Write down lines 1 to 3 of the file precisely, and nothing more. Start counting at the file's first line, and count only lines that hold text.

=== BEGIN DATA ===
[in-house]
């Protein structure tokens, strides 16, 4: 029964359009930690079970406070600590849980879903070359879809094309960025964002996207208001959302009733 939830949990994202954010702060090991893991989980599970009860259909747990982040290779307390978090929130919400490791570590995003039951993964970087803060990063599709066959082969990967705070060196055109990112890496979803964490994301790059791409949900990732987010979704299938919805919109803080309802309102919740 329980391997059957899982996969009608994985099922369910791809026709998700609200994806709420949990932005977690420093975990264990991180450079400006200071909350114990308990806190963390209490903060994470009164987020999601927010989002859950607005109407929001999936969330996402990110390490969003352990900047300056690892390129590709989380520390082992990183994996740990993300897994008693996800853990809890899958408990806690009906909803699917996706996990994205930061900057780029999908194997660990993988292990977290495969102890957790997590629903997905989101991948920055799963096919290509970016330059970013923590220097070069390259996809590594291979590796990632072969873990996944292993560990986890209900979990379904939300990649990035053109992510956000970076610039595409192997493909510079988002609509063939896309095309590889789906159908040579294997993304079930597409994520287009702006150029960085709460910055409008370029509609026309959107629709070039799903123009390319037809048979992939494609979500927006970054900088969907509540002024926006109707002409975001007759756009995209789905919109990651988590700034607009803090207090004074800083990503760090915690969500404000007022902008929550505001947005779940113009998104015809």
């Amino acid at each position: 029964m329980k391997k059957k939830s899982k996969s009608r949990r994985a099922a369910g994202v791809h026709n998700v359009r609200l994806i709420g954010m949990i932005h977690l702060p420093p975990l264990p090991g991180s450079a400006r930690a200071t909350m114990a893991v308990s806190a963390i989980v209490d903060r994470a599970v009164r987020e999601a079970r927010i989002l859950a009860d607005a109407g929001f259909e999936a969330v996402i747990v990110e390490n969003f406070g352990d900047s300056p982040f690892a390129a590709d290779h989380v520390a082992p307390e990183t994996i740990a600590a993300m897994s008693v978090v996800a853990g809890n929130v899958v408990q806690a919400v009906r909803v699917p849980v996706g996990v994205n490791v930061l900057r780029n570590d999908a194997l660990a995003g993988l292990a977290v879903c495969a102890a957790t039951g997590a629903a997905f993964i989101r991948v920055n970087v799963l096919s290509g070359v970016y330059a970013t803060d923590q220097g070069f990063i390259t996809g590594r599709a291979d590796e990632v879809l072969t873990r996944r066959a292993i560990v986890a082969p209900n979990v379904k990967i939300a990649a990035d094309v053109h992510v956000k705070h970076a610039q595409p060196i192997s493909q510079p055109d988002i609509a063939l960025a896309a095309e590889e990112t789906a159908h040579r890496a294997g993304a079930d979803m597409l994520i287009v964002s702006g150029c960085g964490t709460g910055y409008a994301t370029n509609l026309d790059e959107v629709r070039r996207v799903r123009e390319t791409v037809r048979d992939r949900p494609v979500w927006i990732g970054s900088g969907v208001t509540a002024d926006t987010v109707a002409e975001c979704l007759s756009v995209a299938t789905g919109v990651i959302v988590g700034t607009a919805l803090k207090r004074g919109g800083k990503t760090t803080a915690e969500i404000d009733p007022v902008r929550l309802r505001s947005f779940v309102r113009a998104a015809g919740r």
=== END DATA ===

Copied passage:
[in-house]
């Protein structure tokens, strides 16, 4: 029964359009930690079970406070600590849980879903070359879809094309960025964002996207208001959302009733 939830949990994202954010702060090991893991989980599970009860259909747990982040290779307390978090929130919400490791570590995003039951993964970087803060990063599709066959082969990967705070060196055109990112890496979803964490994301790059791409949900990732987010979704299938919805919109803080309802309102919740 329980391997059957899982996969009608994985099922369910791809026709998700609200994806709420949990932005977690420093975990264990991180450079400006200071909350114990308990806190963390209490903060994470009164987020999601927010989002859950607005109407929001999936969330996402990110390490969003352990900047300056690892390129590709989380520390082992990183994996740990993300897994008693996800853990809890899958408990806690009906909803699917996706996990994205930061900057780029999908194997660990993988292990977290495969102890957790997590629903997905989101991948920055799963096919290509970016330059970013923590220097070069390259996809590594291979590796990632072969873990996944292993560990986890209900979990379904939300990649990035053109992510956000970076610039595409192997493909510079988002609509063939896309095309590889789906159908040579294997993304079930597409994520287009702006150029960085709460910055409008370029509609026309959107629709070039799903123009390319037809048979992939494609979500927006970054900088969907509540002024926006109707002409975001007759756009995209789905919109990651988590700034607009803090207090004074800083990503760090915690969500404000007022902008929550505001947005779940113009998104015809």
């Amino acid at each position: 029964m329980k391997k059957k939830s899982k996969s009608r949990r994985a099922a369910g994202v791809h026709n998700v359009r609200l994806i709420g954010m949990i932005h977690l702060p420093p975990l264990p090991g991180s450079a400006r930690a200071t909350m114990a893991v308990s806190a963390i989980v209490d903060r994470a599970v009164r987020e999601a079970r927010i989002l859950a009860d607005a109407g929001f259909e999936a969330v996402i747990v990110e390490n969003f406070g352990d900047s300056p982040f690892a390129a590709d290779h989380v520390a082992p307390e990183t994996i740990a600590a993300m897994s008693v978090v996800a853990g809890n929130v899958v408990q806690a919400v009906r909803v699917p849980v996706g996990v994205n490791v930061l900057r780029n570590d999908a194997l660990a995003g993988l292990a977290v879903c495969a102890a957790t039951g997590a629903a997905f993964i989101r991948v920055n970087v799963l096919s290509g070359v970016y330059a970013t803060d923590q220097g070069f990063i390259t996809g590594r599709a291979d590796e990632v879809l072969t873990r996944r066959a292993i560990v986890a082969p209900n979990v379904k990967i939300a990649a990035d094309v053109h992510v956000k705070h970076a610039q595409p060196i192997s493909q510079p055109d988002i609509a063939l960025a896309a095309e590889e990112t789906a159908h040579r890496a294997g993304a079930d979803m597409l994520i287009v964002s702006g150029c960085g964490t709460g910055y409008a994301t370029n509609l026309d790059e959107v629709r070039r996207v799903r123009e390319t791409v037809r048979d992939r949900p494609v979500w927006i990732g970054s900088g969907v208001t509540a002024d926006t987010v109707a002409e975001c979704l007759s756009v995209a299938t789905g919109v990651i959302v988590g700034t607009a919805l803090k207090r004074g919109g800083k990503t760090t803080a915690e969500i404000d009733p007022v902008r929550l309802r505001s947005f779940v309102r113009a998104a015809g919740r």